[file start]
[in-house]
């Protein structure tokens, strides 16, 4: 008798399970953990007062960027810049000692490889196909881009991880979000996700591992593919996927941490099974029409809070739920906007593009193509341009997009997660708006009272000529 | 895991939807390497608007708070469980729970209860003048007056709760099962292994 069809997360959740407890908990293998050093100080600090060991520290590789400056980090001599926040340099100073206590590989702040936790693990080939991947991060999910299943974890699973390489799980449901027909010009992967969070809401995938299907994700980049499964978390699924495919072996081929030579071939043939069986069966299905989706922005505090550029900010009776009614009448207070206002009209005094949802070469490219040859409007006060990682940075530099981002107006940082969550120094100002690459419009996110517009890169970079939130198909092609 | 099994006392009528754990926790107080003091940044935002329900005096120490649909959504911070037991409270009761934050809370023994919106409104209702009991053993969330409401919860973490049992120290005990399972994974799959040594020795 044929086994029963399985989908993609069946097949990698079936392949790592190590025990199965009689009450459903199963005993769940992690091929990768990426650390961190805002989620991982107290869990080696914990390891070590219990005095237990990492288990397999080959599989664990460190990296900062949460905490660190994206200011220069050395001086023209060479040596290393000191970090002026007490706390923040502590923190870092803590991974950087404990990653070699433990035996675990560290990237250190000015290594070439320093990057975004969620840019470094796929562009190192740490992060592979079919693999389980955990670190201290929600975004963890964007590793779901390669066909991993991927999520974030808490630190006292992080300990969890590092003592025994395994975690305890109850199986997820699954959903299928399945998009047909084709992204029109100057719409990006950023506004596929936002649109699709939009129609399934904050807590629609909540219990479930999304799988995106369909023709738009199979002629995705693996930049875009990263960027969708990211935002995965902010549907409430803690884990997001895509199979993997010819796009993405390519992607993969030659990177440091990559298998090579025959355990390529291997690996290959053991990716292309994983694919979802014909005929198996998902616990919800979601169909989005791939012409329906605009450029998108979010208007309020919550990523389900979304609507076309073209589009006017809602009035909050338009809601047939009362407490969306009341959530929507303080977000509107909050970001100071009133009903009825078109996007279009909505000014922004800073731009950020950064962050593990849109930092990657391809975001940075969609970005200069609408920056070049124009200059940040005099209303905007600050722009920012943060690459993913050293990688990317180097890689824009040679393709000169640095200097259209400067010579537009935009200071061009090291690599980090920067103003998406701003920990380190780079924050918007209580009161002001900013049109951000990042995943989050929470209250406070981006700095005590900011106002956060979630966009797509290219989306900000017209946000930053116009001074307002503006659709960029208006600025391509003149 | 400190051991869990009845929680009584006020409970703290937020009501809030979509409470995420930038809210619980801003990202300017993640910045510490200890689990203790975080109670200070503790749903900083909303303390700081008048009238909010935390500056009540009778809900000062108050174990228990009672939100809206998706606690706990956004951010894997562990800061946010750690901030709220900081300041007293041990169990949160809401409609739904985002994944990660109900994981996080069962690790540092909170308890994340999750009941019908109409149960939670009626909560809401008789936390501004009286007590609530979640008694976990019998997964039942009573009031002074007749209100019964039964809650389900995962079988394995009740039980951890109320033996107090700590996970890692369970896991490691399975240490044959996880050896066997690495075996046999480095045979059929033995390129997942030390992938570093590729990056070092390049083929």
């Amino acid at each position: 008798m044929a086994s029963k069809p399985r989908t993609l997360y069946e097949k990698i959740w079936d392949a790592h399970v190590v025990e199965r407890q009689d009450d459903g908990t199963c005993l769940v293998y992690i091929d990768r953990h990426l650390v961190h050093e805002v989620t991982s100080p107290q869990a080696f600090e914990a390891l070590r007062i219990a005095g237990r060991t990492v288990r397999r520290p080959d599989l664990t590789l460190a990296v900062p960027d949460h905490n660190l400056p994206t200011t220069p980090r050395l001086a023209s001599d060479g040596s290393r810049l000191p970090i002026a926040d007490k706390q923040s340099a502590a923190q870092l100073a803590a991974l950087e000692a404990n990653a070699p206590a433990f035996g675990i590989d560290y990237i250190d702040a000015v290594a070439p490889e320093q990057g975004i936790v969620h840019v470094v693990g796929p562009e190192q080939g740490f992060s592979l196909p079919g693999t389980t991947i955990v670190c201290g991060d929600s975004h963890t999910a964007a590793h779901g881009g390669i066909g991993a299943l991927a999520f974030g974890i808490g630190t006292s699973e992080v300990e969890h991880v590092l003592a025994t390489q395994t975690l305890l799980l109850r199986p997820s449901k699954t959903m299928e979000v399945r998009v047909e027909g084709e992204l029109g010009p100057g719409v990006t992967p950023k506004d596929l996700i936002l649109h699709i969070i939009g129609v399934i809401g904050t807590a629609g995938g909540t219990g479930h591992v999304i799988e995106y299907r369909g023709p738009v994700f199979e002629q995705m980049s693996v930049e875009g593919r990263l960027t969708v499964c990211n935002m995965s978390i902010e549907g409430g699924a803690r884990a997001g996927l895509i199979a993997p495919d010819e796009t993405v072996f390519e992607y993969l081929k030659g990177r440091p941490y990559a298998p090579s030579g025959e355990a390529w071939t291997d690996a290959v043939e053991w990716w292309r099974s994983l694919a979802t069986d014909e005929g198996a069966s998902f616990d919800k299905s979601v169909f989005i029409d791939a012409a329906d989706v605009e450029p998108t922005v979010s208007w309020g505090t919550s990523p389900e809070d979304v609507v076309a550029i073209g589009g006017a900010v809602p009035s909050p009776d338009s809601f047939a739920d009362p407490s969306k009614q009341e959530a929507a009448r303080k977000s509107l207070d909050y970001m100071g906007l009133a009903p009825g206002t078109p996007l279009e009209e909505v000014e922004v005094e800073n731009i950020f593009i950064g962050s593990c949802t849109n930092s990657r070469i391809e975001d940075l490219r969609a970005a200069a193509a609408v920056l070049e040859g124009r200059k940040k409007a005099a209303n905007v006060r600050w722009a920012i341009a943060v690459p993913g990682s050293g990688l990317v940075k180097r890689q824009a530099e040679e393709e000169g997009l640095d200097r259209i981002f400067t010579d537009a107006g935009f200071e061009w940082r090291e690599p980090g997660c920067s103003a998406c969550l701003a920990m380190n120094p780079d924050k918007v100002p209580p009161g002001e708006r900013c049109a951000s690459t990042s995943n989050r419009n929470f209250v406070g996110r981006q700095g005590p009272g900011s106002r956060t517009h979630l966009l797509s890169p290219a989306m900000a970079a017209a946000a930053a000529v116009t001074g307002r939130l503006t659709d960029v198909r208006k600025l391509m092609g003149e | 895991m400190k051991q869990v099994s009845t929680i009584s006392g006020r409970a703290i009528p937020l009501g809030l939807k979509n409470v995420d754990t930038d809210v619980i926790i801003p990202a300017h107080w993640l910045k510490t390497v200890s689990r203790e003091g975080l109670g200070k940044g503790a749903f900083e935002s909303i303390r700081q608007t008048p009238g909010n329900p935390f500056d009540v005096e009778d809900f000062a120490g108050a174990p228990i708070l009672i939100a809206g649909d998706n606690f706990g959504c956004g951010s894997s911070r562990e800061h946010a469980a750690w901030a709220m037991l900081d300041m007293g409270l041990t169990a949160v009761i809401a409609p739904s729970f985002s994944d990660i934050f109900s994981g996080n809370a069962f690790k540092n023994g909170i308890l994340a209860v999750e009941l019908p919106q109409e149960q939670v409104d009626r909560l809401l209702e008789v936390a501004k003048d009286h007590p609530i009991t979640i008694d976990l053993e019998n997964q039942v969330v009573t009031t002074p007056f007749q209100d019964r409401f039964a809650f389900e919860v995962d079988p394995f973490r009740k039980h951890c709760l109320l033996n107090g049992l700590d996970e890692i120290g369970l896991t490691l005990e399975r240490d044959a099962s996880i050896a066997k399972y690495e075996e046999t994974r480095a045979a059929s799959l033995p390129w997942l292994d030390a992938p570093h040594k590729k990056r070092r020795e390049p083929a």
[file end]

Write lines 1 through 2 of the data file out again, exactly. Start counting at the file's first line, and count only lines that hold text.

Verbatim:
[in-house]
């Protein structure tokens, strides 16, 4: 008798399970953990007062960027810049000692490889196909881009991880979000996700591992593919996927941490099974029409809070739920906007593009193509341009997009997660708006009272000529 | 895991939807390497608007708070469980729970209860003048007056709760099962292994 069809997360959740407890908990293998050093100080600090060991520290590789400056980090001599926040340099100073206590590989702040936790693990080939991947991060999910299943974890699973390489799980449901027909010009992967969070809401995938299907994700980049499964978390699924495919072996081929030579071939043939069986069966299905989706922005505090550029900010009776009614009448207070206002009209005094949802070469490219040859409007006060990682940075530099981002107006940082969550120094100002690459419009996110517009890169970079939130198909092609 | 099994006392009528754990926790107080003091940044935002329900005096120490649909959504911070037991409270009761934050809370023994919106409104209702009991053993969330409401919860973490049992120290005990399972994974799959040594020795 044929086994029963399985989908993609069946097949990698079936392949790592190590025990199965009689009450459903199963005993769940992690091929990768990426650390961190805002989620991982107290869990080696914990390891070590219990005095237990990492288990397999080959599989664990460190990296900062949460905490660190994206200011220069050395001086023209060479040596290393000191970090002026007490706390923040502590923190870092803590991974950087404990990653070699433990035996675990560290990237250190000015290594070439320093990057975004969620840019470094796929562009190192740490992060592979079919693999389980955990670190201290929600975004963890964007590793779901390669066909991993991927999520974030808490630190006292992080300990969890590092003592025994395994975690305890109850199986997820699954959903299928399945998009047909084709992204029109100057719409990006950023506004596929936002649109699709939009129609399934904050807590629609909540219990479930999304799988995106369909023709738009199979002629995705693996930049875009990263960027969708990211935002995965902010549907409430803690884990997001895509199979993997010819796009993405390519992607993969030659990177440091990559298998090579025959355990390529291997690996290959053991990716292309994983694919979802014909005929198996998902616990919800979601169909989005791939012409329906605009450029998108979010208007309020919550990523389900979304609507076309073209589009006017809602009035909050338009809601047939009362407490969306009341959530929507303080977000509107909050970001100071009133009903009825078109996007279009909505000014922004800073731009950020950064962050593990849109930092990657391809975001940075969609970005200069609408920056070049124009200059940040005099209303905007600050722009920012943060690459993913050293990688990317180097890689824009040679393709000169640095200097259209400067010579537009935009200071061009090291690599980090920067103003998406701003920990380190780079924050918007209580009161002001900013049109951000990042995943989050929470209250406070981006700095005590900011106002956060979630966009797509290219989306900000017209946000930053116009001074307002503006659709960029208006600025391509003149 | 400190051991869990009845929680009584006020409970703290937020009501809030979509409470995420930038809210619980801003990202300017993640910045510490200890689990203790975080109670200070503790749903900083909303303390700081008048009238909010935390500056009540009778809900000062108050174990228990009672939100809206998706606690706990956004951010894997562990800061946010750690901030709220900081300041007293041990169990949160809401409609739904985002994944990660109900994981996080069962690790540092909170308890994340999750009941019908109409149960939670009626909560809401008789936390501004009286007590609530979640008694976990019998997964039942009573009031002074007749209100019964039964809650389900995962079988394995009740039980951890109320033996107090700590996970890692369970896991490691399975240490044959996880050896066997690495075996046999480095045979059929033995390129997942030390992938570093590729990056070092390049083929």